150 Solutions to Agencies' Cybersecurity Woes

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Competitions are key to finding a fresh batch of cybersecurity talent, says EPA CTO Greg Godbout.

Enlisting white-hat hackers to send phishing emails to agency employees could help these staffers become more fluent in cybersecurity fundamentals, according to one agency top technologist.

When staffers inevitably get caught, they learn a valuable cybersecurity lesson without the real-world consequences, explained Environmental Protection Agency Chief Technology Officer Greg Godbout during Wednesday's ACT-IAC General Membership meeting.

The meeting in Washington, D.C., involved a discussion on the trade group’s Cybersecurity Innovation Initiative. Launched in July, ACT-IAC identified eight of the government’s most pressing cybersecurity challenges and invited the public to submit solutions.

Two days before the open submission period closed, the website for the initiative had received almost 150 proposals, said Dan Chenok, executive director of the IBM Center for the Business of Government and former IAC chair.

The group distilled five key themes out of these proposals, including the fact there is no such thing as too much cybersecurity training and there is a vital need for more effective cybersecurity information sharing, Chenok said during the meeting.

But information sharing can be tricky, Godbout said.

He gave the example of the time he was part of discovering an agency breach involving a piece of software that opened a port allowing anyone access to the site. He and his team didn’t have a place to alert others of the problem. But even if they had, it would have been difficult to trust anyone with the information, he said.

“You don’t have it fixed yet and the more you're sharing to a wider network of people, you're basically running up a flag that you can get behind here; come attack me,” Godbout said. “We've got to figure out some way that that’s a trusted group of people.”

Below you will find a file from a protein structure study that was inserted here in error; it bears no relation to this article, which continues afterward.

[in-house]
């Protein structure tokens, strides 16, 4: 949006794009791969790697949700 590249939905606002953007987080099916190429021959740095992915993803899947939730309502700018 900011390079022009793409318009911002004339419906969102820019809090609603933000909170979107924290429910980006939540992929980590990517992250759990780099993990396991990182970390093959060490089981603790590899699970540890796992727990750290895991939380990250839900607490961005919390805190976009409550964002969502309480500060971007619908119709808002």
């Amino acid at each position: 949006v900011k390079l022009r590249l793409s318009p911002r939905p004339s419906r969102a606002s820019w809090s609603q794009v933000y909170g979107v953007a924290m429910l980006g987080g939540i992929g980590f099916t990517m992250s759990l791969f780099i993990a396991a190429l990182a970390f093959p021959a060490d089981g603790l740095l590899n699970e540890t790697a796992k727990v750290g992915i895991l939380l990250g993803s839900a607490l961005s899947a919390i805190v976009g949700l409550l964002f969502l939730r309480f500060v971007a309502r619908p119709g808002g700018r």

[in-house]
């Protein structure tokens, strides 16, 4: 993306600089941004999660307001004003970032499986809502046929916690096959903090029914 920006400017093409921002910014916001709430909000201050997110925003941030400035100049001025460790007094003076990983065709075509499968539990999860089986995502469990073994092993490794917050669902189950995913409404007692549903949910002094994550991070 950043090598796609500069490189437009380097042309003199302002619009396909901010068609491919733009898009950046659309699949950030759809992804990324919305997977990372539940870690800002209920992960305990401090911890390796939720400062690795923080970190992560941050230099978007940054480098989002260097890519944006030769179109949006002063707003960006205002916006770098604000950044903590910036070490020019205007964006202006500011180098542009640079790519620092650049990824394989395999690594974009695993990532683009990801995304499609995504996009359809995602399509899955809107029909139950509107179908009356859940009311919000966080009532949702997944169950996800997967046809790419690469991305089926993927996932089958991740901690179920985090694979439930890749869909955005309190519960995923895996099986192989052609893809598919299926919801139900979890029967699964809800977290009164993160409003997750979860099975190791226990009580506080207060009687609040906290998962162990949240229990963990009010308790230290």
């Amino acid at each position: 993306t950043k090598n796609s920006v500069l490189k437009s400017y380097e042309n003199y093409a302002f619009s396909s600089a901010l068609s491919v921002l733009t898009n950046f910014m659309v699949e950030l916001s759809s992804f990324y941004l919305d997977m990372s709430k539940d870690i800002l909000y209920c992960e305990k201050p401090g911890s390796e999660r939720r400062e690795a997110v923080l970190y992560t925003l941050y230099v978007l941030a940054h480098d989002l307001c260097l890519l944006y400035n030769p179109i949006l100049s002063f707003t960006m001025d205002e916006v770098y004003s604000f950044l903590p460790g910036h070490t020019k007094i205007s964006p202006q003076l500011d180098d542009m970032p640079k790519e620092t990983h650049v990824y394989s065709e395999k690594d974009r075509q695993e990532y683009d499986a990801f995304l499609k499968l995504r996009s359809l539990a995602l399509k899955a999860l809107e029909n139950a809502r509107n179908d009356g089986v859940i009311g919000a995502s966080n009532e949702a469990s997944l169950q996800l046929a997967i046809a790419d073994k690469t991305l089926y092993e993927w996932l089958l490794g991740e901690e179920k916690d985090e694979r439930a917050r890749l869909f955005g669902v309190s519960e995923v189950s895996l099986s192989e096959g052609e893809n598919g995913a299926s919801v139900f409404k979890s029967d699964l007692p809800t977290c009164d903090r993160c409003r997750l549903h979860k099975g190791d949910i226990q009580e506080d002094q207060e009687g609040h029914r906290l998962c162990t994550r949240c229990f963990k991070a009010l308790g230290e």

Addressing fundamentals was also a main point of discussion. Rory Schultz, deputy chief information officer at the Agriculture Department, suggested agencies simply remove HTML from their sites to avoid any thoughtless clicks.

“That way, you’ve got to cut and paste if you really want to get to that site,” he said. “I know USDA is considering doing this … It's a way to save people from themselves.”

When it comes to solving the tech talent search, Godbout suggested agencies focus heavily on using competitions to find new recruits. Oftentimes, the best in the field are those least likely to want to go through the government hiring process, he said.

Give servers to everyone who signs up for a challenge and then instruct them to break into it, Godbout suggested. The organizers can then score participants, rank them and release the names of the top 50 contestants so all agencies know whom to hire.

ACT-IAC expects to include all recommendations in a report it will present to the Office of Management and Budget and the Federal CIO Council on Sept. 30.

(Image via deepadesigns/Shutterstock.com)

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